The Data Protection Commissioner is to challenge Facebook’s transfer of EU users’ data to the US at the European Court of Justice (CJEU).
The move follows an investigation by the commissioner to ascertain whether personal privacy is properly protected from US government surveillance on foot of the court’s decision to strike down the Safe Harbour scheme in October.
The Safe Harbour scheme was an agreement that allowed the free transfer of data between the EU and the US. It was rejected following a complaint to the CJEU by Austrian law student and privacy activist Max Schrems.
In a statement on Wednesday, the Data Protection Commissioner said it would “continue to thoroughly and diligently investigate Mr Schrems’ complaint to ensure the adequate protection of personal data” but added it was going to the High Court to seek a referral to the CJEU to contest the matter.
“We yesterday informed Mr Schrems and Facebook of our intention to seek declaratory relief in the Irish High Court and a referral to the CJEU to determine the legal status of data transfers under standard contractual clauses,” it said.
The Irish Times understands that, while the investigation is continuing, the commissioner has come to a preliminary view that Facebook's mechanism for transferring data is not satisfactory in terms of the redress facilities open to EU citizens.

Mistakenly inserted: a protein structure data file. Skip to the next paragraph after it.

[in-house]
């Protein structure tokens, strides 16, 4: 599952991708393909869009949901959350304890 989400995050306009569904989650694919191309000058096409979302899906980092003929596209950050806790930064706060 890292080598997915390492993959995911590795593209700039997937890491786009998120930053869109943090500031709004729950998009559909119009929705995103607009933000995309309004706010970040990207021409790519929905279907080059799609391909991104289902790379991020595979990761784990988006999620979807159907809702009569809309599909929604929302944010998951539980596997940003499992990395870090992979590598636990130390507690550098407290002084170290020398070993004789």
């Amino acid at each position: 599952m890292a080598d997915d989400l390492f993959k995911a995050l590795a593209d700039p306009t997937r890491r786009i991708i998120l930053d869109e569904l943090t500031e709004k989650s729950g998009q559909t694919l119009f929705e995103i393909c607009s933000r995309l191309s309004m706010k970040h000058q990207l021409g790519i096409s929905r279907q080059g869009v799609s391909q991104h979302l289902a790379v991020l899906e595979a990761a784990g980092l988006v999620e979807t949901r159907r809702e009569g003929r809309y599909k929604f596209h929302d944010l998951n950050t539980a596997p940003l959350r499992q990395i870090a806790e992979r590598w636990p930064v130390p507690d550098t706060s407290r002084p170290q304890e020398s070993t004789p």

In effect, the concern is that EU citizens would not be able to pursue an effective legal remedy in the event their rights were contravened by a US public authority.
A spokeswoman for Facebook said the company has a number of legal ways to move data to the United States.
“Thousands of companies transfer data across borders to serve their customers and users,” she said.
“The question the Irish Data Protection Commissioner plans to raise with the court regarding standard contract clauses will be relevant to many companies operating in Europe.”
In a statement on Wednesday, Max Shrems said: “There is no way the CJEU can say that model contracts are valid if they killed Safe Harbour based on the existence of these US surveillance laws.”
Facebook, like many other tech companies, has its European headquarters in Dublin and is regulated by the Data Protection Commissioner.
Transfers of Europeans’ personal information to the United States have been a hot topic since 2013 revelations about mass US surveillance programmes such as Prism, which allowed US authorities to harvest private information directly from big tech companies such as Apple, Facebook and Google.
After the CJEU ruling in October, the EU Commission and the United States rushed to hash out a new data-sharing agreement, the Privacy Shield, which they are hoping to have up and running by the end of June.
(Additional reporting, Reuters)